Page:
5. I had the privilege recently of sitting in on several sessions, facilitated by Tangentyere and Red Dust Role Models, at the “Big Brother’s Place” where aboriginal men from town camps were coming together to share their stories, their problems and pain.
    Together they were supporting each other talking from the heart, with tears often flowing, looking at the issues having a negative impact on their lives and admitting and owning the negative impact they were having on the lives of their families.
    They were working together supporting each other, identifying the core of their problems and looking for their own solutions. Simple ways that they as individuals, with the support of their peers could begin to turn their lives around.
    It was powerful stuff and I could see the results beginning to flow from these sessions.
    Unfortunately, when governments throw money as a kneejerk reaction to a headline “Stab Capital of Australia” etc they expect a headline result, and want it quickly.
    But when we are talking about such major ingrained and ongoing problems its only by taking tiny small steps that people can change their lives, Perhaps a small line in the classified section, “Johnny is trying to keep off the grog during the week” is a better aim.
    Eventually all these small steps will lead to massive change.
    Funding is always too short term, people are never given the respect and time to be able to work through the challenges in their lives.
    These same problems have been talked about for years they’re still with us and a thousand, one or two year programs have been rolled out to address the issues.
    People need stability to change their lives, they need to know that they can trust the program, that when they start to make the difficult changes in their lives the support will continue to be there.
    Every time a program is rolled out and a man puts his trust in that program and begins to try and sort out his life and then the program falls over due to lack of funds, it makes it harder the next time to start again.
    We need long term funding for the good work that is being done by Aboriginal men. Fortunately some of these men could feel the power of these sessions and the positive impact they were having on their lives, and the potential to change the lives of the rest of their brothers. They are still struggling on with little or no support.
    And all power to them, only Aboriginal men can change Aboriginal men.

  6. @ Russell Thanks for your response and I agree the use of the word “experts” would be better replaced by something more like “the combined wisdom” of all of those present at this forum. I agree there is an urgency and many small steps need to be taken now -not later-steps that build on the existing initiatives that work and there are many. As well as small steady steps a strong nurturing overarching framework of governance is needed at the national level to hold on strongly and counter the ill informed interventions and deficits in the current policies and dominant systems.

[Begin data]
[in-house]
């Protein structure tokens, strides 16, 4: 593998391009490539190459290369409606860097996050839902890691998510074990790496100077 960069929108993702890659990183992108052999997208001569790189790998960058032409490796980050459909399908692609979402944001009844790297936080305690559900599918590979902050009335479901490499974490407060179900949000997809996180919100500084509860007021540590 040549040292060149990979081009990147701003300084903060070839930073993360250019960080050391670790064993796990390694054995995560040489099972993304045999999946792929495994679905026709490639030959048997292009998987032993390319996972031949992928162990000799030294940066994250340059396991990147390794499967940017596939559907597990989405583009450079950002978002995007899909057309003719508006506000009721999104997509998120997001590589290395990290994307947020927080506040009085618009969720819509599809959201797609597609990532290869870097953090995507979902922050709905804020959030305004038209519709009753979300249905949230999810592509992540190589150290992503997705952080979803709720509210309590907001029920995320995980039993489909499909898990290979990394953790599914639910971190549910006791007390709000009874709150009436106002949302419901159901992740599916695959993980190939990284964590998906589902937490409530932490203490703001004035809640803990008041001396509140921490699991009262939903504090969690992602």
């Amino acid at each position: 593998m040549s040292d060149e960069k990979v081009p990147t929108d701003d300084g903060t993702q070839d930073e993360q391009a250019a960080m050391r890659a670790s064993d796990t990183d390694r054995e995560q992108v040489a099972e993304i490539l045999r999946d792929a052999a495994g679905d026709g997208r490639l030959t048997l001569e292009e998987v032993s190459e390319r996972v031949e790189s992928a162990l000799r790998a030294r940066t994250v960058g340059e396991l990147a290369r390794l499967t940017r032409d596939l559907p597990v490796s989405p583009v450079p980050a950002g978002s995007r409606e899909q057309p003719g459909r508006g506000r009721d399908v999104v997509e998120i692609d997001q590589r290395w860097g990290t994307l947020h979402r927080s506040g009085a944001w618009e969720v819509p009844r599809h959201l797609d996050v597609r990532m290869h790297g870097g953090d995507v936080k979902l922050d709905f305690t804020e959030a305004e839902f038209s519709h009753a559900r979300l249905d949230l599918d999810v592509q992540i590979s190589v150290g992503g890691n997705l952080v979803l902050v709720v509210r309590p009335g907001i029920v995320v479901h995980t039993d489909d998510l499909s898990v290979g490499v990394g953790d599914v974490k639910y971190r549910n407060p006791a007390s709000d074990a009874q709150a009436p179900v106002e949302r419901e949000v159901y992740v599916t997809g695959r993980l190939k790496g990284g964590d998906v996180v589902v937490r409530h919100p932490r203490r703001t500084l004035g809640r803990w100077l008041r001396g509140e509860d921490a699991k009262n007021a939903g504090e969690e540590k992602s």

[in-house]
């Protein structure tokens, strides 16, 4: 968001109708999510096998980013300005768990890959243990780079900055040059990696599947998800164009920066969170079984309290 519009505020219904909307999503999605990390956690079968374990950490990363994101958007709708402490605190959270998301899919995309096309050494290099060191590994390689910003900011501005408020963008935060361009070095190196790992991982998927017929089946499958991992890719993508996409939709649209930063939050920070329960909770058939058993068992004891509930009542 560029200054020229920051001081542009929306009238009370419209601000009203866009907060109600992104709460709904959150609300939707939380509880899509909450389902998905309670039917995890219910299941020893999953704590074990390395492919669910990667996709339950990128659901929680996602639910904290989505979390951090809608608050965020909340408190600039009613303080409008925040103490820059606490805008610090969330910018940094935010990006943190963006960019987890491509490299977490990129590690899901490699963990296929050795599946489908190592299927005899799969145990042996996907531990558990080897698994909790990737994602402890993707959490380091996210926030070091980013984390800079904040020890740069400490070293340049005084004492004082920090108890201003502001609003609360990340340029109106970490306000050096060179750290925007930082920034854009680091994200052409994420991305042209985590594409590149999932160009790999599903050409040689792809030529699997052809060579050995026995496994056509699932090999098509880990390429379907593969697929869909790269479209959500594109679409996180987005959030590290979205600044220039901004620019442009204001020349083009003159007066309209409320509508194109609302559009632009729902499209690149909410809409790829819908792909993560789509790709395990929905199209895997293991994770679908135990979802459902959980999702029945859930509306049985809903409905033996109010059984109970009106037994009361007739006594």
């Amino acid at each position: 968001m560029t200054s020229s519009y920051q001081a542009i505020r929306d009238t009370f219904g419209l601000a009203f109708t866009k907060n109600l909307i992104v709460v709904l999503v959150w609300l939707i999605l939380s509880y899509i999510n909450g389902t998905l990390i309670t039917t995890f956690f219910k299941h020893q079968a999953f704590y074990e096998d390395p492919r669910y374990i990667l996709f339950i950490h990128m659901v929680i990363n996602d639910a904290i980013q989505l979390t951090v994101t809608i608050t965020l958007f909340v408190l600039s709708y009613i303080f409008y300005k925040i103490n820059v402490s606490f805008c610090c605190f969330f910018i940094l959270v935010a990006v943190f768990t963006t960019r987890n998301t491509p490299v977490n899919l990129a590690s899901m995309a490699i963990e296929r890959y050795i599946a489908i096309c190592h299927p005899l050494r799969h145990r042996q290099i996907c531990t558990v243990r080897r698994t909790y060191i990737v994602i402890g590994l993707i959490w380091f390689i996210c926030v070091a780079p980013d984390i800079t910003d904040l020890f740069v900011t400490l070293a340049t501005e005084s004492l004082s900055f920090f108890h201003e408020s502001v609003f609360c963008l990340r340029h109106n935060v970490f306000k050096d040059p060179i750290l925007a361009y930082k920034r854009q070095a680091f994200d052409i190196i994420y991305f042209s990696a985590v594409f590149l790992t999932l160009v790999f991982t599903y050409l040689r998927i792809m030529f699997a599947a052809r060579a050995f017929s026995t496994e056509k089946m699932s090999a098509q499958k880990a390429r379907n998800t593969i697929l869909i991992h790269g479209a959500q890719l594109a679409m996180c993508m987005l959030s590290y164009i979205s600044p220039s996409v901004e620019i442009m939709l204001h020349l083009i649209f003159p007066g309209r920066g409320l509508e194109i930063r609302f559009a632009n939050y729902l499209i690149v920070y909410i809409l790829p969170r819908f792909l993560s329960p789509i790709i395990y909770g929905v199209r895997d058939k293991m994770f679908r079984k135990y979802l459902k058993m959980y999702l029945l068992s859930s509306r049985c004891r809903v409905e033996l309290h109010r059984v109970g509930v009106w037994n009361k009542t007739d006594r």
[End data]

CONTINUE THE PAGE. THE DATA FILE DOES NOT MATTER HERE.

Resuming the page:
7. @ Dan.
    Yes, and Vale the BDR.
    I have to disagree with your closing statement “only Aboriginal men can change Aboriginal men”. There are numerous daily examples I could give you from my own life, beginning at the age of eleven, but for a start, the government has a duty to protect all citizens.
    The BDR was dismantled by an act of political hubris of the most callous kind and I speak from close-hand.
    It would still be helping and not just Aboriginal men today – at the very least, by virtue of the example it set that government cared enough to directly intervene at the supply side of the counter. Humbug to the NTG for trying to prove otherwise.

  8. The government does NOT have a duty to protect its citizens from themselves, it may choose to do so in extreme circumstances (perhaps as now exist?) but to not do so is not a failure of government.
    Dan and Diane are talking about remedies for the consequences of people injuring themselves and others, a discussion that has been going on for decades. What is needed is not more talk, social work or community empowerment but a fundamental structural change. And it’s simple but very difficult to do, welfare must be cut and alternatives in the form of work and training offered. This will be expensive and painful, it will attract international condemnation, it will breach the racial discrimination act, it will require a strong federal government working hand in hand with a strong and determined NT government but in time we will see a shift that will be positive for future generations.

  9. @ Cameleer.
    You are a relative newcomer to this debate and an anonymous one.